Friday, November 6, 2009

Gene Patents, Healthcare Debates, and Information Technology

I just watched David Koepsell up on Grit TV do an excellent interview about the important questions which must be posed before we continue to allow existing patent practices to govern incentives for genetic research. New technologies may require new laws, as we so lately learned about our financial economy! Laws conspire for our common good, and we really wouldn't want to live without them.

Genes continue to be isolated and their "purposes" catalogued, even as the science of genetics poses new questions about any strict code-to-expression correspondence between genotypes and their phenotypic expression. So at least one of my problems is that the thing getting patented already has a problematical relation to its potential uses.

I think if you patent a light bulb, and I want to use it in my Easy-Bake Oven, then I owe you a royalty, if I don't have to buy the light bulbs from you. But if I use the light bulb's glass bulb, say, to make my mini-terrarium, then I think I can go ahead and patent that terrarium and owe you absolutely nothing in return.

Patents on genes are based on a temporary theoretical construct which would have them actually relate-able, directly, to their uses in possible treatments. Now these treatments, perhaps, ought to be patentable, but not each and every ingredient in them surely.

My instincts are with Dr. Koepsell that there is something fundamentally wrong, and against both the spirit and the letter of patent law, with granting monopolies on all products which can be created based on something each of us contains naturally, in our genetic encodings. Not only is it like patenting gravity, but it's like patenting gravity for the purpose of doing hopscotch.

What scintillates in my overtaxed brain though, is that it may also be wrong to parade "victims" of patent monopolies when the very thing these victims seem barricaded away from might not have existed if the owner of the patent wasn't allowed to claim exclusivity in its development. I think that might be the core of the defense argument in favor of patenting genes.

We're talking life and death here, but just because you die in the first days of a stupid war, is your death any more just if they turn it into a good war after your fact? If you get polio before the vaccine, then is there more tragedy because you could have avoided it if only you'd come in contact later? I guess it feels that way, but we shouldn't make too much of emotional appeals against the facts, right?

I can be as hard headed as the next guy about tough breaks. But I think Dr. Koepsell is on the right track that we really need to look beyond the surface of these debates, beyond the application of the law as it currently exists, to the assumptions underneath these laws.

There should be no question that if money is available in one direction, then people won't be looking in some other direction.  That's the gold rush mentality referred to in Koepsell's book. If the money weren't there, there might be a rush in some other direction.

In the public interest, we might want to guide things in directions other from the ones which have the most profit potential. Or we might want certain things to remain protected within our commons, even though there is no natural law which puts them there. Things like highways, parks, the view.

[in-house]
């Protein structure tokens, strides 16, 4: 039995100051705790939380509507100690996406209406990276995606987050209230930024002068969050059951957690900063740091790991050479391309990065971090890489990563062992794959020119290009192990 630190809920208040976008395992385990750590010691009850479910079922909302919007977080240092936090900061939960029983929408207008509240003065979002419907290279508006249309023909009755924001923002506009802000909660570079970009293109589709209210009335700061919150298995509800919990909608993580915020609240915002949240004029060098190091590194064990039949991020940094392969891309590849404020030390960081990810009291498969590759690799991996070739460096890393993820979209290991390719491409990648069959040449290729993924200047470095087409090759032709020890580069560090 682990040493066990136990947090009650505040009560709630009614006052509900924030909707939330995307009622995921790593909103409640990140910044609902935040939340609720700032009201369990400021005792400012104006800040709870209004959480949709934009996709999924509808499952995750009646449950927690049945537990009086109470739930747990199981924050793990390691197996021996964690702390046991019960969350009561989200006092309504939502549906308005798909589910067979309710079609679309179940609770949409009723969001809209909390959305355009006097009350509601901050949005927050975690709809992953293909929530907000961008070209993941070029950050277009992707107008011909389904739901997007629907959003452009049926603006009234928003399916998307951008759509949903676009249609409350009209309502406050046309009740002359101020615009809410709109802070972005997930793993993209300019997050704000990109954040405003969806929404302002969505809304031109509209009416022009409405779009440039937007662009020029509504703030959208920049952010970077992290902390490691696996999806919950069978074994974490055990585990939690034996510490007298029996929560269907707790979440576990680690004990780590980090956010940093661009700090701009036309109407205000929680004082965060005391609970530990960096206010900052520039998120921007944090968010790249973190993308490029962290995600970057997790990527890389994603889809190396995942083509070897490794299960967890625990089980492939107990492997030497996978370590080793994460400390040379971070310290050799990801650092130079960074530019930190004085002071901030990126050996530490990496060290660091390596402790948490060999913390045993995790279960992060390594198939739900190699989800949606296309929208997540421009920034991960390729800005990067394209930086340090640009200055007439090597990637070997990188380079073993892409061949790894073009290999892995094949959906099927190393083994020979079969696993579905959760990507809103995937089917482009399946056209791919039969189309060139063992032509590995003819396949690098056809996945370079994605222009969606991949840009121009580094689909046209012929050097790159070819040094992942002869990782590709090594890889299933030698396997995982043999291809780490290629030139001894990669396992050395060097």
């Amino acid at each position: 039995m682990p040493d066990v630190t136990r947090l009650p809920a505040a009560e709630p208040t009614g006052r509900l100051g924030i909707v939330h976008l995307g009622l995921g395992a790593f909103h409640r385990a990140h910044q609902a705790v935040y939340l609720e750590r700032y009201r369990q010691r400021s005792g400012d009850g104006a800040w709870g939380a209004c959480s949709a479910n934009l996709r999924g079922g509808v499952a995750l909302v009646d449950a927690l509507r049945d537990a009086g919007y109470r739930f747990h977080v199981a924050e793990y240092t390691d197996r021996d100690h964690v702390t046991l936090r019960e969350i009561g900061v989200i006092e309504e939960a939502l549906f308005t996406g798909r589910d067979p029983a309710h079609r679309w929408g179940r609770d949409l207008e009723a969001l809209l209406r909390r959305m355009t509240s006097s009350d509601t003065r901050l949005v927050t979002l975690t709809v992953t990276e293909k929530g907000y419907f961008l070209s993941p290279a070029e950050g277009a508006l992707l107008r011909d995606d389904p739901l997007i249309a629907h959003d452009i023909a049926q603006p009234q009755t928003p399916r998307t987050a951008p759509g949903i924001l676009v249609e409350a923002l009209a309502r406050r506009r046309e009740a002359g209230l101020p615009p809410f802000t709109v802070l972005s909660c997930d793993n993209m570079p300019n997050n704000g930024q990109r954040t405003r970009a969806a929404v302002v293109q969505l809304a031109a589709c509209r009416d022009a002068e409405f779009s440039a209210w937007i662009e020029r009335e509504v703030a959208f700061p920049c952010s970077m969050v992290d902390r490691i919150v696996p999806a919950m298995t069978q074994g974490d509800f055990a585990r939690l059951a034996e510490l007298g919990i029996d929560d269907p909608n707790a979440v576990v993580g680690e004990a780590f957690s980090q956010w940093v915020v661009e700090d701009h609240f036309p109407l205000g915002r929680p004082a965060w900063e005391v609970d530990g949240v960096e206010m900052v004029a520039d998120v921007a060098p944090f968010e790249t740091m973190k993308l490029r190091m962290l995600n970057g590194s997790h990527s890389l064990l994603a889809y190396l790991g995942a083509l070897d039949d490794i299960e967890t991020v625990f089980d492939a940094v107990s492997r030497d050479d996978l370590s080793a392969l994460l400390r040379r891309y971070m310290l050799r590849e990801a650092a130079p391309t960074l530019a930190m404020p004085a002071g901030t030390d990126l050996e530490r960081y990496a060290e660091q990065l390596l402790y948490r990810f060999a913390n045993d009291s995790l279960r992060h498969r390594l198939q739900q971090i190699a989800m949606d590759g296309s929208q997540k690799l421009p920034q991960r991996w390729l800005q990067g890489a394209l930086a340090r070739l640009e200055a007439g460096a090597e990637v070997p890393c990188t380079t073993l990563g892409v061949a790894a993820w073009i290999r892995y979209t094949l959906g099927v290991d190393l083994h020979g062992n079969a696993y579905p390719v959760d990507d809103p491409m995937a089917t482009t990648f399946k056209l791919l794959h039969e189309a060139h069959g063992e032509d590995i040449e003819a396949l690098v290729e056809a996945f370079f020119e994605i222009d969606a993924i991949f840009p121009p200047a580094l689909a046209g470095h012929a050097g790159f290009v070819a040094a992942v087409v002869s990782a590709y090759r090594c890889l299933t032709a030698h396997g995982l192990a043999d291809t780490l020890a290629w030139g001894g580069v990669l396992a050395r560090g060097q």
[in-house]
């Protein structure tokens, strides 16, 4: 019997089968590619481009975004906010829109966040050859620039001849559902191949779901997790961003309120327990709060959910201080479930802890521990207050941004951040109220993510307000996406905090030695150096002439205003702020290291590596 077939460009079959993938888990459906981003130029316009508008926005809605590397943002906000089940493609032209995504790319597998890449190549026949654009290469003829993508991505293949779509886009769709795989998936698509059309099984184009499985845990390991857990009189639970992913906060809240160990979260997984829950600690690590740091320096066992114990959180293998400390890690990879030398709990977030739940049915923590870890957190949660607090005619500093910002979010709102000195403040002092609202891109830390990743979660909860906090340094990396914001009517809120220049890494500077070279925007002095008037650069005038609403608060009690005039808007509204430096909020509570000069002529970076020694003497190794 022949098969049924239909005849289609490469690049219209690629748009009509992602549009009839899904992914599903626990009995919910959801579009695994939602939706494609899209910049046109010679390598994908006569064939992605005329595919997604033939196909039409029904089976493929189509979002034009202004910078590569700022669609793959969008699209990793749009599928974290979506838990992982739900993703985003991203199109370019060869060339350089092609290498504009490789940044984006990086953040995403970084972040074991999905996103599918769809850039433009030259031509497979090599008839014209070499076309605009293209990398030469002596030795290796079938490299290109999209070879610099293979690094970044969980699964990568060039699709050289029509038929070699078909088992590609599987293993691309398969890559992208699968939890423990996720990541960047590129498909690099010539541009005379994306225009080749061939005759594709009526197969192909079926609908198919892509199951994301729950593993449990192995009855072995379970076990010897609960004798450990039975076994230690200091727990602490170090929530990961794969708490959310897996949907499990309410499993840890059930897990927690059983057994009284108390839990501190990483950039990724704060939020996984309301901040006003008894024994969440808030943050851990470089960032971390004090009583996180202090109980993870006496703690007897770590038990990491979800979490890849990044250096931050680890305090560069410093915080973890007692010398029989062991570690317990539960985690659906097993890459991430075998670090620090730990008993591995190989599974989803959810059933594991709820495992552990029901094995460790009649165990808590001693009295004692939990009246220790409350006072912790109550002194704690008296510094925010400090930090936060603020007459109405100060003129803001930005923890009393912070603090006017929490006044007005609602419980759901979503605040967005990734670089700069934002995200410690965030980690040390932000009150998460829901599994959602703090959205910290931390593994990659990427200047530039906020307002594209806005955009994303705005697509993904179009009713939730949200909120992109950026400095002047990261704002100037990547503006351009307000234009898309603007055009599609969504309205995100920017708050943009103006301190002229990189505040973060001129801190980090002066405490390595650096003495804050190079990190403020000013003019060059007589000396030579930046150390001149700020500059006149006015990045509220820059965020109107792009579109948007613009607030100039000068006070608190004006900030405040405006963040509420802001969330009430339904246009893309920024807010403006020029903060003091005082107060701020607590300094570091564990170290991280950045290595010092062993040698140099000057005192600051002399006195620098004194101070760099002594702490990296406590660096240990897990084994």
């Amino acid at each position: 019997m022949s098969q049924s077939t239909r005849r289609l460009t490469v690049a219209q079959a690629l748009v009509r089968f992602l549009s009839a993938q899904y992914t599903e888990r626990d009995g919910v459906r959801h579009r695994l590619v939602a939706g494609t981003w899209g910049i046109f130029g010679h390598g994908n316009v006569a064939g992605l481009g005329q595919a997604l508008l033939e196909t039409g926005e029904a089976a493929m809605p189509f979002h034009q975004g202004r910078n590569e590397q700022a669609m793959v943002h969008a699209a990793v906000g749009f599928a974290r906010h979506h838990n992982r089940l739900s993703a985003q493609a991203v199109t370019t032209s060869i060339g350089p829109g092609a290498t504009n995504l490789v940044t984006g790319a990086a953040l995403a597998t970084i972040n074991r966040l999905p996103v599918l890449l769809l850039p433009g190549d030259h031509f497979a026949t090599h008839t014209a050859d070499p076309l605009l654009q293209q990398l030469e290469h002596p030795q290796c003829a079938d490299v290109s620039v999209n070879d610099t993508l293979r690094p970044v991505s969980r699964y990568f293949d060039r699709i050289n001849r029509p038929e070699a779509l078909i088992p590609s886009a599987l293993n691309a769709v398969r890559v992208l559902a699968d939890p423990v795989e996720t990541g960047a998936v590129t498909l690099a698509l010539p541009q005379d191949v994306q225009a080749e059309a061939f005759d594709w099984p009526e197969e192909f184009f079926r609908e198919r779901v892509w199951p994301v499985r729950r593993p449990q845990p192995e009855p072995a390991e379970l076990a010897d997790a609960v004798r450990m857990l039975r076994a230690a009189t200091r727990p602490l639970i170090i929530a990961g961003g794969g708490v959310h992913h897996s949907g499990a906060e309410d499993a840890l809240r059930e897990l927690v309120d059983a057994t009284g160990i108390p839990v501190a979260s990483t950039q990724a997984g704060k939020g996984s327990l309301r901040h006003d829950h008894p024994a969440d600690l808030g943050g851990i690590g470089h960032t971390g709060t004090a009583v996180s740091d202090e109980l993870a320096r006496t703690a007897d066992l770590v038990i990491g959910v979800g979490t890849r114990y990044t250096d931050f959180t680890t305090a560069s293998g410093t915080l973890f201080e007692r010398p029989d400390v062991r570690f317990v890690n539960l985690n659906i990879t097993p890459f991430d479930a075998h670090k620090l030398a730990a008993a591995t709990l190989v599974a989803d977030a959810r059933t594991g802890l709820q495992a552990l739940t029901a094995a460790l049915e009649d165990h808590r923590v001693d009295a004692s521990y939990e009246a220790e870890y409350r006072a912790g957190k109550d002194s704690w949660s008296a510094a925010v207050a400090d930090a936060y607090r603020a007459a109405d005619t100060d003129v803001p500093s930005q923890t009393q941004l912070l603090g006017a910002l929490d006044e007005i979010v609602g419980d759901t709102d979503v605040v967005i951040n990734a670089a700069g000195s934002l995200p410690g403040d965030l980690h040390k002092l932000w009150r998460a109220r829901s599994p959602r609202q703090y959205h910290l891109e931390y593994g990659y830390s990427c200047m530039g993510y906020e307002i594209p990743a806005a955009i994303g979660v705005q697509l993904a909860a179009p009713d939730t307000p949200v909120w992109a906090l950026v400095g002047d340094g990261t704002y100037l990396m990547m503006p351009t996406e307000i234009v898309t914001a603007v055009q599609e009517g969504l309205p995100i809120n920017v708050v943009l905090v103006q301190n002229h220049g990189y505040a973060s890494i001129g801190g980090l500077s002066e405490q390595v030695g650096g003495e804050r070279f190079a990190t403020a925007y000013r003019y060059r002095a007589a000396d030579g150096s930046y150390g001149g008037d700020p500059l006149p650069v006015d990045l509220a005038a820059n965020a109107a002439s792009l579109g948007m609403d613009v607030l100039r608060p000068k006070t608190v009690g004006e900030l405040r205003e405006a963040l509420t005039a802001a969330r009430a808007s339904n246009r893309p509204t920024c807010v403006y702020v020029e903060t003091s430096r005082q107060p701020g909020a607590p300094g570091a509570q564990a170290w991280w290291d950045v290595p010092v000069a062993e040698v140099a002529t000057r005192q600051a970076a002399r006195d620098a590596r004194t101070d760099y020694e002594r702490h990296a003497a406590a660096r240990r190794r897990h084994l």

Especially if and when it becomes the case that private profits come along with free rides on publicly born "externalities", we might have to make public adjustments to how patents are granted. Such things as mining public lands, or bringing carbon dioxide out to breath along with the fossil fuel you mine need to be brought inside the price the public charges for the franchise.

We know that there are plenty of diseases which just will never make the corporate top ten because there is either too little incidence or the people affected are beyond some safety barrier of race or geography or, yes, poverty.

Patent monopolies are comfortable when they are granted over widgets of want - things we really don't need, but which would make our lives nice if we could afford them. Granting patents over needs feels a lot like enclosing our commons, and too bad for the peasants which used to graze their cattle there.

Well, so what if we could step ahead in time a beat, to where either all the basic miseries of life have been remedied, and the only tragic deaths are the ones where someone wasn't looking when the train was coming. Up against this fictional time we'd have to pose, for certain, a dystopian alternative where the miseries have been remedied only for those who can afford them, and everyone else is left out in the cold.

From either of these futures, we should be able to look back at the current arrangements for healthcare, say, and find in them something as medieval and grotesque as the insane asylums where we used to "care" for the deranged among us. We will see extravagant and medieval-seeming procedures offered against theoretic certainties of happy endings.

Where once those endings were up in heaven, and therefore we could concern ourselves only with the souls we preserved whatever their screaming present, we now have brought those pleasures seeming down to earth. With strategic silicone implants or chemical pumps for erectile blood, we can even give you the simulation of perpetual youth.

When nothing in the end can really protect us from the certainty of life's ultimate, well, ending.

The dystopian only looks that way because of problems with distribution. And these problems in turn only exist because we hold out the promise of something better. And that something better is only available to the very wealthy. Who, in turn, eat away more of the commons in resources and expertise and, well, care.